Jorge Ruiz is bigger than most of his classmates, but he uses his powers for good and helps keep the peace in the halls of Berrybrook Middle School, which, despite its utopian-esque levels of diversity and vibrant club-driven atmosphere, still has a bullying problem. Of course it does, because middle school. Anyway, Jorge is a decent guy and loves hanging out with his two best friends, but one day as he's musing about how complicated life is getting with everyone else pairing off and breaking up, he can't get his mind off of Jazmin.

 

This is a deceptively simple story about crushing, love, and friendship. I have zero criticism. Chmakova has a way of balancing her characters and making a tight story out of the swirling, hormonal chaos that is middle school. She focuses  on a few characters and realistic problems and captures something special. I mean, I hated middle school and yet this made me remember some of those fleeting moments of dizzy happiness. 'Crush' is sweet. I also appreciated how the crisis aspects of the storyline were resolved this time around. In 'Brave' Jensen's problems were solved, but in a way that left a bad taste in my mouth. This felt like a more responsible and realistic way to deal with behavior problems.

 

Berrybrook Middle School

 

Next: '?'

 

Previous: 'Brave'

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review 2018-11-12 15:17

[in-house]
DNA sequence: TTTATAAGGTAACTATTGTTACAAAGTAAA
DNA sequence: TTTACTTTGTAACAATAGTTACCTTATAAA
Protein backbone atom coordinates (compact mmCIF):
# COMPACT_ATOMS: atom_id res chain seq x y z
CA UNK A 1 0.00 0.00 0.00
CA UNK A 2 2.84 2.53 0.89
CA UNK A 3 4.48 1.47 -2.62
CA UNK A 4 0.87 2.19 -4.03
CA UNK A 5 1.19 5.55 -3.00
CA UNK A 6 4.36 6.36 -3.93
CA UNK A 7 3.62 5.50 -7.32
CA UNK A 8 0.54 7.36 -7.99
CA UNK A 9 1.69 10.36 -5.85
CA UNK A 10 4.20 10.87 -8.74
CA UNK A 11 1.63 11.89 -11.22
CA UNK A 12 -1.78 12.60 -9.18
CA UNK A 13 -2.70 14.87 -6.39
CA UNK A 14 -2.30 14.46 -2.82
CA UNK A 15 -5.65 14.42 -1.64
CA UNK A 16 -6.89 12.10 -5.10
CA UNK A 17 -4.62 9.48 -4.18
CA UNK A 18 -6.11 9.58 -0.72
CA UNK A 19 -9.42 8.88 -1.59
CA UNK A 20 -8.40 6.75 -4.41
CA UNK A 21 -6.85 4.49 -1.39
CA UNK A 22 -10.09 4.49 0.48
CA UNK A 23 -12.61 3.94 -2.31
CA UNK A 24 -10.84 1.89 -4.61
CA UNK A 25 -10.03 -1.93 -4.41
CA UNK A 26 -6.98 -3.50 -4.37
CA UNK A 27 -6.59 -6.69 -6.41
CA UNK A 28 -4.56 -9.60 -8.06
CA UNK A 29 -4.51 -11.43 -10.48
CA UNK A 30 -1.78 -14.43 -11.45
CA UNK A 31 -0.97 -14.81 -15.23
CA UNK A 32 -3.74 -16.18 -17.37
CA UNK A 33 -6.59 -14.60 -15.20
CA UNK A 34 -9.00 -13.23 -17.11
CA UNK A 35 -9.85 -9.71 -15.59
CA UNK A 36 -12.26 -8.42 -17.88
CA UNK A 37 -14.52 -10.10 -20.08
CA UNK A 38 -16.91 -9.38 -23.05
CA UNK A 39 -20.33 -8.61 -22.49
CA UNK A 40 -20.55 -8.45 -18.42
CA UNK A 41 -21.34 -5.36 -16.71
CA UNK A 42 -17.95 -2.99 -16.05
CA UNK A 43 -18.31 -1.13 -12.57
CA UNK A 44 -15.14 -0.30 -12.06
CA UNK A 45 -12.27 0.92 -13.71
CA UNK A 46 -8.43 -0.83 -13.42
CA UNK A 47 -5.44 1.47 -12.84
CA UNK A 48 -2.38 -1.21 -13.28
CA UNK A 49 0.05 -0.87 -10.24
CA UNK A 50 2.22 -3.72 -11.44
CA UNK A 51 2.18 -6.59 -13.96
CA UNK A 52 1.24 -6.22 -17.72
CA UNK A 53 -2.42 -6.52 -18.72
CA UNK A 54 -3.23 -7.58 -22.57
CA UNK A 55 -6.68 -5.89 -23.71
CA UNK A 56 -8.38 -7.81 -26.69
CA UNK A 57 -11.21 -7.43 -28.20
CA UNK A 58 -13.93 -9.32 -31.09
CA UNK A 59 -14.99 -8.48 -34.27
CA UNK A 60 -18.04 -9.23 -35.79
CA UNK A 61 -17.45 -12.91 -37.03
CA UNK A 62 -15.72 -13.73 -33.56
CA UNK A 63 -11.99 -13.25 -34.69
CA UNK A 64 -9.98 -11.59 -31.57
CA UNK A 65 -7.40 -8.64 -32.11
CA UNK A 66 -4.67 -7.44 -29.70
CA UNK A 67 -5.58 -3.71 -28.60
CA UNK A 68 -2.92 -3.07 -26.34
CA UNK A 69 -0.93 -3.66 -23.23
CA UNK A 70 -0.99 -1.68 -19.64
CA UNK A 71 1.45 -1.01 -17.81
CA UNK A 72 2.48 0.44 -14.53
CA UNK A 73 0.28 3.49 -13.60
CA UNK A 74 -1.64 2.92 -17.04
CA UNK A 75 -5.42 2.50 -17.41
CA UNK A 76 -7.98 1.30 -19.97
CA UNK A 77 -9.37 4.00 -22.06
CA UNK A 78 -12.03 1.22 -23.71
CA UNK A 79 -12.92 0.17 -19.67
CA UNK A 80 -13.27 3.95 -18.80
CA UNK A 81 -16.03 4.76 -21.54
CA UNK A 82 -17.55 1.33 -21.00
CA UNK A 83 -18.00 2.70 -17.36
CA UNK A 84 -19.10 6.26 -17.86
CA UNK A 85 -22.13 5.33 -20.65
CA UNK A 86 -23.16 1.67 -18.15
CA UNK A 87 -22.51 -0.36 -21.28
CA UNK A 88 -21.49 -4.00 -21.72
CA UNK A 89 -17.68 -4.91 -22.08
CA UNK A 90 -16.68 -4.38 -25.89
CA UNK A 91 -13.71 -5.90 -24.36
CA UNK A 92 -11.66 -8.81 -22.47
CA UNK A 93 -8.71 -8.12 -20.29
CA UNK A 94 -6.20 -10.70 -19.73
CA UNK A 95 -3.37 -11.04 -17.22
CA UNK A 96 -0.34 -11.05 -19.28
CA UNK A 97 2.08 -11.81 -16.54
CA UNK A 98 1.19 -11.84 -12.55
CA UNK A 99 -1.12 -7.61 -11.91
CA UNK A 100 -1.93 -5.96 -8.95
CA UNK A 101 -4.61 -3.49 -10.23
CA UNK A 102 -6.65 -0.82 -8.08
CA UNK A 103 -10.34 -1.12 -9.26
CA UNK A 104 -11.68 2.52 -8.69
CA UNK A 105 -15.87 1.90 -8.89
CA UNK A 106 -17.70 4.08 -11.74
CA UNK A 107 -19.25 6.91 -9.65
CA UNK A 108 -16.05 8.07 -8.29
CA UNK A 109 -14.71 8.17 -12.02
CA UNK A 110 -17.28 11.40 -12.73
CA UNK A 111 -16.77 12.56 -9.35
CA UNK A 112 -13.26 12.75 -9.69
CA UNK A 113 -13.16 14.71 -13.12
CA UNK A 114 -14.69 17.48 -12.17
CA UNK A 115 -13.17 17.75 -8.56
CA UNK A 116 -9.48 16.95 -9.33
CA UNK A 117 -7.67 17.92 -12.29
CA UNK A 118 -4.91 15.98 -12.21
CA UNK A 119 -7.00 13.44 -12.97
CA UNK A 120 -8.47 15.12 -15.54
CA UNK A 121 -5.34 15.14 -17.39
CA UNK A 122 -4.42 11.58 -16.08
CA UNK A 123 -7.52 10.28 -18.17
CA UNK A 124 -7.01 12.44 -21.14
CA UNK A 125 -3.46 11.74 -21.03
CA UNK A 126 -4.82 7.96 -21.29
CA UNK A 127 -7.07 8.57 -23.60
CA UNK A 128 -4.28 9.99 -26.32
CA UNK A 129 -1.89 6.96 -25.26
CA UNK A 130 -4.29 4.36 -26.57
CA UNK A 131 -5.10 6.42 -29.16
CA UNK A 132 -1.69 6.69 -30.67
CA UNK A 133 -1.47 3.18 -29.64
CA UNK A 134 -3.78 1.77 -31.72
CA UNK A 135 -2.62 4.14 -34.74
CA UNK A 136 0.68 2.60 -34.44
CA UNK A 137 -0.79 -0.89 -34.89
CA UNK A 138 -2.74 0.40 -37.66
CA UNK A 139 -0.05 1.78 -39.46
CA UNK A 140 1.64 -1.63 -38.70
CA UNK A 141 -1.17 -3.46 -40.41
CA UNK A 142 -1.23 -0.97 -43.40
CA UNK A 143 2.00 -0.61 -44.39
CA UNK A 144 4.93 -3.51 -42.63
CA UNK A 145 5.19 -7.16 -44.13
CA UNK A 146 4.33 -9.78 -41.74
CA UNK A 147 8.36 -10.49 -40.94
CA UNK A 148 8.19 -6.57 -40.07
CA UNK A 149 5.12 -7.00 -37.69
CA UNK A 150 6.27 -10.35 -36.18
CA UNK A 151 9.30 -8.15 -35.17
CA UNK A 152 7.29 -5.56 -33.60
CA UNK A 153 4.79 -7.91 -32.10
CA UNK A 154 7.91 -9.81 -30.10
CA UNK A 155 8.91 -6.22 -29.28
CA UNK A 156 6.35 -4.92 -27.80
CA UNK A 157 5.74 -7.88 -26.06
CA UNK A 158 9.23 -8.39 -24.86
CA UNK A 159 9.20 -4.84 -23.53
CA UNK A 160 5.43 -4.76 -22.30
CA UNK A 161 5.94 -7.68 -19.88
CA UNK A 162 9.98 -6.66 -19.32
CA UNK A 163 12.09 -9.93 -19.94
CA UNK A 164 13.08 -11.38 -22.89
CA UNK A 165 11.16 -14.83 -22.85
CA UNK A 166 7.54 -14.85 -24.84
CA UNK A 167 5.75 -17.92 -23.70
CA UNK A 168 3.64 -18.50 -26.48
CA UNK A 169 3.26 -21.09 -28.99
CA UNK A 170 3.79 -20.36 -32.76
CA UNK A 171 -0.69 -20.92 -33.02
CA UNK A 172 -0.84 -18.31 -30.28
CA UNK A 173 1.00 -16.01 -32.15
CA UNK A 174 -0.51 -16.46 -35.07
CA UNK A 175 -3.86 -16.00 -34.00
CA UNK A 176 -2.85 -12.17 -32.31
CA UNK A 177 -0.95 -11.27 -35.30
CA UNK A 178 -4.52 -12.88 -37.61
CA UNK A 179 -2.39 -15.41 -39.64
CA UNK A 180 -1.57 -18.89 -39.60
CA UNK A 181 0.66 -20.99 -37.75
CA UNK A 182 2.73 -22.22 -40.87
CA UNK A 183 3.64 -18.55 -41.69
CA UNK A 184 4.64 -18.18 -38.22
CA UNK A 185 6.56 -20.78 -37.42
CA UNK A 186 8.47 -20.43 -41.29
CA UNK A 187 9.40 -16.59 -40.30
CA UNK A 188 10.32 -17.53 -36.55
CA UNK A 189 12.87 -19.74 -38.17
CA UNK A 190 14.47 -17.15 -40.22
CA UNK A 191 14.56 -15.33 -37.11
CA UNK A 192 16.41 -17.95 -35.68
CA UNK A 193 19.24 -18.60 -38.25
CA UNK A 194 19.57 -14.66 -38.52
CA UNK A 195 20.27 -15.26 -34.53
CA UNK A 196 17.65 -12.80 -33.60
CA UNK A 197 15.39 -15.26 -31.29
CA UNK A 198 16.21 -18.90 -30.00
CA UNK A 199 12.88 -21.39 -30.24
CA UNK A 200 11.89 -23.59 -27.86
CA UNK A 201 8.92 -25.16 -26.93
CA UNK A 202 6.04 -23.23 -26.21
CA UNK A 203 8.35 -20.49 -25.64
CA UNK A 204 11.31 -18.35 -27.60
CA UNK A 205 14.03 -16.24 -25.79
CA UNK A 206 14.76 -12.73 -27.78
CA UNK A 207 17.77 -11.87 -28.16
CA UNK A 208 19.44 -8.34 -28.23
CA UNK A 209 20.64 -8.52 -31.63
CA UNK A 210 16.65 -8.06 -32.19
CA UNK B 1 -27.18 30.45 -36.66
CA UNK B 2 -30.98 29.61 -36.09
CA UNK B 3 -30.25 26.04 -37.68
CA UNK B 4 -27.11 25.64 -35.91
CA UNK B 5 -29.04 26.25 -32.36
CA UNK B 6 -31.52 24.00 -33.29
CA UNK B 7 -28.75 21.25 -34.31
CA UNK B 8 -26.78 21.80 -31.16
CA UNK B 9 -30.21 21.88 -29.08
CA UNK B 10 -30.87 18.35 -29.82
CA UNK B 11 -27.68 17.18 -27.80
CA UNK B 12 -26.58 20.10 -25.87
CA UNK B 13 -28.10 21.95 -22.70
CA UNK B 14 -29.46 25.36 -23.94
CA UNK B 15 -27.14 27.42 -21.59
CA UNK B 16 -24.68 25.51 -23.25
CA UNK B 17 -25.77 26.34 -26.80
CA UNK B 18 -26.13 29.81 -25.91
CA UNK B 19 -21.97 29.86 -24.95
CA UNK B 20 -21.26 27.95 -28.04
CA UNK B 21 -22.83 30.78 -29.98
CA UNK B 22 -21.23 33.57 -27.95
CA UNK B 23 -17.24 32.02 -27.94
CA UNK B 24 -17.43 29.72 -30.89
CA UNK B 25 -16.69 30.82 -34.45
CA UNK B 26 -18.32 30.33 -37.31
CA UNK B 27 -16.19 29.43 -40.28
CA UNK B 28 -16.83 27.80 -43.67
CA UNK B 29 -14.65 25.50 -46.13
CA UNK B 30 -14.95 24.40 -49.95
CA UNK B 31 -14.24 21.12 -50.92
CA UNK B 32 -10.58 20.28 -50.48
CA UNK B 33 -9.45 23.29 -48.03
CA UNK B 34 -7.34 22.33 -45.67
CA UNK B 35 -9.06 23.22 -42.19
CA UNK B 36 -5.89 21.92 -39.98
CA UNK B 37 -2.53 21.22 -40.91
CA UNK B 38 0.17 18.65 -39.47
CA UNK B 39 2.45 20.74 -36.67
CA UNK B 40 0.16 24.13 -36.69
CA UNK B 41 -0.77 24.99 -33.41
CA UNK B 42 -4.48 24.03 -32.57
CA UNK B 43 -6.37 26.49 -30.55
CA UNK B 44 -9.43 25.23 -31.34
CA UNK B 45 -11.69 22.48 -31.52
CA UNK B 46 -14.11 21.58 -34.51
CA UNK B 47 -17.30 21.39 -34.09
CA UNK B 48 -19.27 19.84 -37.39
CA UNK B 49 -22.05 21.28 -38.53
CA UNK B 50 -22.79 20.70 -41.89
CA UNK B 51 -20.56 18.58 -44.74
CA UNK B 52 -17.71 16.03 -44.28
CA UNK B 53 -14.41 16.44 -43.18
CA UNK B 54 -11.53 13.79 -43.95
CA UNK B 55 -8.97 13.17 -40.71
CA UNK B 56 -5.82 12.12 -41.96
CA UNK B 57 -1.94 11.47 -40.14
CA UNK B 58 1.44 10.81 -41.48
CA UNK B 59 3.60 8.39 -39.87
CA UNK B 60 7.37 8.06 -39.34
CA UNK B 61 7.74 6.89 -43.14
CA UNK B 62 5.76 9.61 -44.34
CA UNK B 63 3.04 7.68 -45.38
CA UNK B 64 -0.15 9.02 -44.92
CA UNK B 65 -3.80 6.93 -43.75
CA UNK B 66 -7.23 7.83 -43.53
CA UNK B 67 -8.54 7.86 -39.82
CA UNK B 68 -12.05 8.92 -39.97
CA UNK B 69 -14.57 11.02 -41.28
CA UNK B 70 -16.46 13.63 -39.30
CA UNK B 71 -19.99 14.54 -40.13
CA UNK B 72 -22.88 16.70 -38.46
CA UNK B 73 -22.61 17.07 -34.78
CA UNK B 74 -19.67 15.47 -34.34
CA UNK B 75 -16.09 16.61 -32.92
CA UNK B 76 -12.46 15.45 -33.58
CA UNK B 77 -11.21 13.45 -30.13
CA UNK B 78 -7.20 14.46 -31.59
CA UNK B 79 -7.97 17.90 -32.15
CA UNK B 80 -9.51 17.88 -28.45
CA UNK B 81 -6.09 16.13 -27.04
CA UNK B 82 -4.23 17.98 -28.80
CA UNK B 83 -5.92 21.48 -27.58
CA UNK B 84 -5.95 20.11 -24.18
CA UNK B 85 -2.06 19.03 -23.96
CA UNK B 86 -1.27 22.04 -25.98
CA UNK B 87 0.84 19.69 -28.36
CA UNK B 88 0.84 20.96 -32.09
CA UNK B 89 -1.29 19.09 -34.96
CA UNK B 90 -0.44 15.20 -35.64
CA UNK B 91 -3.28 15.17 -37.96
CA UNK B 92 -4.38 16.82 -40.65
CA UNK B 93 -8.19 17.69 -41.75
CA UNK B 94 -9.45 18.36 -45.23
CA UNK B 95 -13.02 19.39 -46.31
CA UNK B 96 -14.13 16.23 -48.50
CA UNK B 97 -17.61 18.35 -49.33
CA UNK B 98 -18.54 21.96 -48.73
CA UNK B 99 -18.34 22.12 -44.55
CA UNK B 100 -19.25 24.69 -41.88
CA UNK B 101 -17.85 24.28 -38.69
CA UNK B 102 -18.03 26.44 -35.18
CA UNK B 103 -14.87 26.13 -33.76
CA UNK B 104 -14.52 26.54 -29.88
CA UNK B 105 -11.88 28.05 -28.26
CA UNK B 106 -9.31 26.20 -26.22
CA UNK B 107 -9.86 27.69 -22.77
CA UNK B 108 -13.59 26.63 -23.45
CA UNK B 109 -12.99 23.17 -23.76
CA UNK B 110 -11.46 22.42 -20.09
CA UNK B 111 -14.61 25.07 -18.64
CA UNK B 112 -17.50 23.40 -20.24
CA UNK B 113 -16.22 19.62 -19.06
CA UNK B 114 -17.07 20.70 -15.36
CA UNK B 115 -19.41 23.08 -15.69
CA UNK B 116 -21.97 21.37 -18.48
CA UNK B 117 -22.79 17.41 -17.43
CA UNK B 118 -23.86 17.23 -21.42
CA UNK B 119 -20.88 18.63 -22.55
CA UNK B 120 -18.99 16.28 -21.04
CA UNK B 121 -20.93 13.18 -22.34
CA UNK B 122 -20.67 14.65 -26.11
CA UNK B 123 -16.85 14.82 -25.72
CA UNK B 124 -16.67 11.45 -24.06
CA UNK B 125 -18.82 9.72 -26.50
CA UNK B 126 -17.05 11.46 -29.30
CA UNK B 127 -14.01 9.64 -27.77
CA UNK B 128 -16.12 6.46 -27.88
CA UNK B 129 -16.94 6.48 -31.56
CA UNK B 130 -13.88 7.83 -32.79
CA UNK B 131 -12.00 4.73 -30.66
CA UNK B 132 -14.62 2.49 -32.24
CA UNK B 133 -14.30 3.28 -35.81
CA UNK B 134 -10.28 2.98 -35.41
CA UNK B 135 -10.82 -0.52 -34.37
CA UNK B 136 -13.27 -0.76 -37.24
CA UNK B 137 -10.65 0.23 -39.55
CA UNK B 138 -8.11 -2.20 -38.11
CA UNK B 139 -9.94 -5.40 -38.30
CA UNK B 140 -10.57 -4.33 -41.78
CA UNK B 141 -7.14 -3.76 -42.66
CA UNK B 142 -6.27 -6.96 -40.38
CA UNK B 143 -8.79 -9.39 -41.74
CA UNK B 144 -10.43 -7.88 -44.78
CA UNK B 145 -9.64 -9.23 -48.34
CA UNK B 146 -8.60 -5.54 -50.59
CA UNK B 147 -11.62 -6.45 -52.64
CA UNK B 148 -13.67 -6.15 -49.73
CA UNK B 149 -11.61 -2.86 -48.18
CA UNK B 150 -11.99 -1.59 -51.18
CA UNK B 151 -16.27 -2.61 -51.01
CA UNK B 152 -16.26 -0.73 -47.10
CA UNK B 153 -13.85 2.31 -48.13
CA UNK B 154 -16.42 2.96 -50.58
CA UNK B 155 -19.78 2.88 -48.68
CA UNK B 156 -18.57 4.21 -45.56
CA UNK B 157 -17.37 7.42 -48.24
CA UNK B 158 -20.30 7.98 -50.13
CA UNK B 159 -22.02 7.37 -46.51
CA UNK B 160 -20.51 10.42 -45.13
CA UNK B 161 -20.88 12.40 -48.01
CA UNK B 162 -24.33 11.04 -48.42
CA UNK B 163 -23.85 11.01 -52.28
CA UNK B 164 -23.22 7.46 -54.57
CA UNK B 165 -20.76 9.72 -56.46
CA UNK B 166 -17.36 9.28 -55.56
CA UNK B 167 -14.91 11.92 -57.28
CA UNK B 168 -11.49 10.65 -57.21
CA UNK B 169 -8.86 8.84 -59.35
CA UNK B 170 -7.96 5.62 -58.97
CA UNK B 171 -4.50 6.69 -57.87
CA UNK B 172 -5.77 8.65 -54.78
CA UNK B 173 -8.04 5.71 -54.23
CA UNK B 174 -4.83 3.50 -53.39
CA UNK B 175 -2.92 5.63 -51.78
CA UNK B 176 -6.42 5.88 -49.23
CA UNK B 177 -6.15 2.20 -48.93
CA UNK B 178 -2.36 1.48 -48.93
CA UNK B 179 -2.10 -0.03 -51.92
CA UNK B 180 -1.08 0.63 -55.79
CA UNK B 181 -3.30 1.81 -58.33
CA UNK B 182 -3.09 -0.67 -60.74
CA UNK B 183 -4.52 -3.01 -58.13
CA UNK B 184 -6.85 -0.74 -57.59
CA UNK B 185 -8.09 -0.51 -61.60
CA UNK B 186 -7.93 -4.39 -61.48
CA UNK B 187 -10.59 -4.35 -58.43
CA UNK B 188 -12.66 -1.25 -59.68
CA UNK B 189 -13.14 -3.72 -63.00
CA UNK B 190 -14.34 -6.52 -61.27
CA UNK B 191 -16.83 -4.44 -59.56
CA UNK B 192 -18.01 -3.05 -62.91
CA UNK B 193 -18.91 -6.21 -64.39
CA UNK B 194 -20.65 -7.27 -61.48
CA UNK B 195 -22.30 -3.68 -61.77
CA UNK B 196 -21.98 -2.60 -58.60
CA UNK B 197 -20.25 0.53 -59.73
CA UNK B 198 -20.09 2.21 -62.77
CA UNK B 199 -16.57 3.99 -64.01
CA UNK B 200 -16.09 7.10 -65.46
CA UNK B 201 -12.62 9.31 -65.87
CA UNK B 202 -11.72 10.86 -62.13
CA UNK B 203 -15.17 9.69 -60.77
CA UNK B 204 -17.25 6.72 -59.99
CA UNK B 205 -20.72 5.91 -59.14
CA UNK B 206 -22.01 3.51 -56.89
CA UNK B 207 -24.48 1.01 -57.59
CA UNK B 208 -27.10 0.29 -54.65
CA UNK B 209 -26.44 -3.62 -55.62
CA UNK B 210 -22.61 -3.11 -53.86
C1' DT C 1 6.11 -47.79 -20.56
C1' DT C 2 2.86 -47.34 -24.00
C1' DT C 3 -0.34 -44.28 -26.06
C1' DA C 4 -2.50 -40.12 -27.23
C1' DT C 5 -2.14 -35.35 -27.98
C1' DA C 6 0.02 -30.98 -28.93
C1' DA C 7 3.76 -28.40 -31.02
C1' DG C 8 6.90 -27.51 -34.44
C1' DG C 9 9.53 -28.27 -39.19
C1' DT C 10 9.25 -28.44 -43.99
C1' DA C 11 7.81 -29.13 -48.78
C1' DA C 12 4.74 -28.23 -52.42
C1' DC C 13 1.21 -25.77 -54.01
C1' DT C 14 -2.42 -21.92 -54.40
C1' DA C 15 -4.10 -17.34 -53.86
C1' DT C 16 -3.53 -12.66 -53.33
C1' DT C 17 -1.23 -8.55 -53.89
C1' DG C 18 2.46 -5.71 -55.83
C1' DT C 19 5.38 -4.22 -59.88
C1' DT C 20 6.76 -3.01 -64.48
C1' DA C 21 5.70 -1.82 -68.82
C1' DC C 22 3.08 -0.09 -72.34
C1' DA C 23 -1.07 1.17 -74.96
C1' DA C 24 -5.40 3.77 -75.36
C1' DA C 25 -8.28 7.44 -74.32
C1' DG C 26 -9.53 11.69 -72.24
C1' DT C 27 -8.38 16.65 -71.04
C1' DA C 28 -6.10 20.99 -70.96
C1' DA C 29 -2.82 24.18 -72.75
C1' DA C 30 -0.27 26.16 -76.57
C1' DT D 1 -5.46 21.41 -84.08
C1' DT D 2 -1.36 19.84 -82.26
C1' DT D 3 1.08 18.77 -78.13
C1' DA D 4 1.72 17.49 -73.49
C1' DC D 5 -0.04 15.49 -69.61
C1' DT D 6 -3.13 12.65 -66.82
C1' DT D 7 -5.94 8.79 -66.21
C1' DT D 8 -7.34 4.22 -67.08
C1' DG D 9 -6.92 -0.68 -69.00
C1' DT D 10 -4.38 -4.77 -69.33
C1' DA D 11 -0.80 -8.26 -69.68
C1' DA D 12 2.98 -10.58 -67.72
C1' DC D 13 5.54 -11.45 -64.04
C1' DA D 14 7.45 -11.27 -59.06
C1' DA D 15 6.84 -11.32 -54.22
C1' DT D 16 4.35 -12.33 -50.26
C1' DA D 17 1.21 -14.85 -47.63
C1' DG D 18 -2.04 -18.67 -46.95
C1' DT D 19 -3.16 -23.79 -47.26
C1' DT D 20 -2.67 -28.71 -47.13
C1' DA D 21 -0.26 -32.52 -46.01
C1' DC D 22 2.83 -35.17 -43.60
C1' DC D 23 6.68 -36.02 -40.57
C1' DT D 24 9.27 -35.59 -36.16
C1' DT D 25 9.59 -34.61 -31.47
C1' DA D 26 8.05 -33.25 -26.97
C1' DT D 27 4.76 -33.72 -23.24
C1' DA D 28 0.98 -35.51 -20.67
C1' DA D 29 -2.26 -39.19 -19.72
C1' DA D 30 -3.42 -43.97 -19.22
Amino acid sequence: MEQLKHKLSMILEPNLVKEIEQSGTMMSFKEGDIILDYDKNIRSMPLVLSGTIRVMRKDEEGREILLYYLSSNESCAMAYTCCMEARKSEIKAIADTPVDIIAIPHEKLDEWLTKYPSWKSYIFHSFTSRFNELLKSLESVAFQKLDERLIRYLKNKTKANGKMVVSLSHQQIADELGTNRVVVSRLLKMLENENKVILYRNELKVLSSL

A Swiftly Tilting Planet, Time Quintet #3 by Madeleine L'Engle
A Swiftly Tilting Planet - Madeleine L'Engle

Years have passed since 'A Wind in the Door'. Charles Wallace is a teenager and Meg Murry is the pregnant wife of Calvin O'Keefe. Dramatic changes in her protagonists seems to be one of L'Engle's hallmarks, and with a little research, I see she can go back and forth on a character's age. Much like Gaudior, L'Engle sometimes finds moving through time easier than space.

 

It is Thanksgiving and the family is gathered together, except for Calvin who is away on business. Calvin' mother, Mrs. O'Keefe, however, is at dinner and a little out of place. During dinner Meg's father receives a phone call from the President saying that nuclear war is imminent based on the threats of a South American dictator. Mrs. O'Keefe responds to this news with a "rune" calling upon heaven's aid to help them in this dark time. Charles Wallace feels the importance of this, and resolves to use the rune to prevent the war.

 

I may be pushing against the tide here, but this was the most enjoyable one yet. I really struggled with the flatness of 'A Wrinkle in Time'. This novel has some problematic elements, especially with its romancing of Native American culture and its lack of dynamic female characters. For the first charge there is only the defense that L'Engle's People of the Winds were one tribe only, she doesn't say that all Native Americans were "pre-fall" innocents. In the universe of these books, she would have represented all humans, Native American or not, as being that innocent before the Echthroi's corrupting influence touched them. Not the most satisfactory defense, but it works for me.